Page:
Synopsis. Lisa Cron gives enlightening insights on story and narrative development during a podcast interview. Interactive elearning developers can definitely benefit by listening to the conversation between the interviewer and Cron. She could refresh the eLearning developers’ knowledge of the essentials of effective story development.
Image source: sodahead.com
Lisa Cron is the author of Wired for Story, published by Crown Publishing in 2012. Amazon gives this glowing review for Cron’s book:
"Imagine knowing what the brain craves from every tale it encounters, what fuels the success of any great story, and what keeps readers transfixed. Wired for Story reveals these cognitive secrets--and it's a game-changer for anyone who has ever set pen to paper.Based on her podcast interview, I believe the author is larger than her book. Her passion for narrative and story development oozed out from the interview and I sense that Cron’s output would remain as a good knowledge resource for the elearning industry.
The vast majority of writing advice focuses on "writing well" as if it were the same as telling a great story. This is exactly where many aspiring writers fail--they strive for beautiful metaphors, authentic dialogue, and interesting characters, losing sight of the one thing that every engaging story must do: ignite the brain's hardwired desire to learn what happens next. When writers tap into the evolutionary purpose of story and electrify our curiosity, it triggers a delicious dopamine rush that tells us to pay attention. Without it, even the most perfect prose won't hold anyone's interest.
Backed by recent breakthroughs in neuroscience as well as examples from novels, screenplays, and short stories, Wired for Story offers a revolutionary look at story as the brain experiences it. Each chapter zeroes in on an aspect of the brain, its corresponding revelation about story, and the way to apply it to your storytelling right now."
During the interview, Cron discussed these topics: real purpose of stories, dopamine and curiosity, most important element of a story, protagonist’s inner world, how to grab attention from the start, pros and cons of story structure, first person or third person,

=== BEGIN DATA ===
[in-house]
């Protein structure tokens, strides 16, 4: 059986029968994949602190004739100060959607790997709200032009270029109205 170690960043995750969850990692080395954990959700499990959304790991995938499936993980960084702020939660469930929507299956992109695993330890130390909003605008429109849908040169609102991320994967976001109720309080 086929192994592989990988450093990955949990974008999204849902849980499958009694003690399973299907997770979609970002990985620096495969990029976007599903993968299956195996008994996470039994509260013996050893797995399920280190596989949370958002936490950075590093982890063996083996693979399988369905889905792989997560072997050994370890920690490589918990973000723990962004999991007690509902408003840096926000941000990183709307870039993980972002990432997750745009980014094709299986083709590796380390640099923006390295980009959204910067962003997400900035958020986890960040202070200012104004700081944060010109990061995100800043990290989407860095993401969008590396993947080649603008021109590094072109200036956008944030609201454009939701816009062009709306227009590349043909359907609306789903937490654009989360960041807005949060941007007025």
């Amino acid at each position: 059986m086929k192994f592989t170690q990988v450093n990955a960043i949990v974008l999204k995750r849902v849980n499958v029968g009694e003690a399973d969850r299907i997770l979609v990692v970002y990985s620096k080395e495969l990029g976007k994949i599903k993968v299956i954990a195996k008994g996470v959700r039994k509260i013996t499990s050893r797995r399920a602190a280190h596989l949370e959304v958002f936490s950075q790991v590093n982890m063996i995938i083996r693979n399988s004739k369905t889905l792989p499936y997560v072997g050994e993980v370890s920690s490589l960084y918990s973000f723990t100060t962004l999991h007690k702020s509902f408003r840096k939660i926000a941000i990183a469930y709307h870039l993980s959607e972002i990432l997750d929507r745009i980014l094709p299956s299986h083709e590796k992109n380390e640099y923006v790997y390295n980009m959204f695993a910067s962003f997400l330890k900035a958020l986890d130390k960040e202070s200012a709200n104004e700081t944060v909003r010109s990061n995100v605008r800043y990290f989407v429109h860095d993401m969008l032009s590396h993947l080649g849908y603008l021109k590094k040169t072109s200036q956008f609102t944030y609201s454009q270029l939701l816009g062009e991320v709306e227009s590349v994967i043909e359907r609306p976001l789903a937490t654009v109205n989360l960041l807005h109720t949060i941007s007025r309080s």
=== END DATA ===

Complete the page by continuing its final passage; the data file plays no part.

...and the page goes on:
and common mistakes in storytelling.
Here are the outstanding points I got from the podcast:
- The story is the language of the brain. Our brains are high-wired to look for stories. It is stories that keep us intently attentive. The story is the survival mechanism of humankind;
- The purpose of the story is not just for entertainment. There must be a deeper purpose in a story than just entertainment. Stories are crucial to our evolution. They allow us to envision the future and help us plan for the things that scare us most. A story simulates our experiences;
- A story is crucial to survival. It increases our wisdom. The story doesn’t make us escape reality. Rather,it helps us navigate through it;
- You have to make the reader or listener want to know what will happen next: stimulate the dopamine rush. Stories put us in other people’s shoes. It pulls us in;
- The protagonist plays an important role in the story. The main character is our way into the story – the avatar or our surrogate. It is the protagonist who opens our emotional connection to the story. If you don’t have a protagonist, you don’t have a story;
- The best way to grab the learner’s attention is to surprise – break a pattern! By not meeting the expectation of the learners, they are hooked and try to anticipate what happens next;
- Show how the plot affects the protagonist - who is in pursuit of a goal. This affects the learners;
- The story allows us to transform the objective to subjective so we experience how it affects us. Why is it relevant to me and my life?
- The pitfall of trainers is that they simply give us pieces of information. For instance, cold data and statistics on climate change does not move us. But telling a story on how it is currently affecting our world and the threat it could give to our loved ones make it very powerful.
Read my related blog:
Creating Learning Peaks with Scenarios
Lisa Cron, podcast interview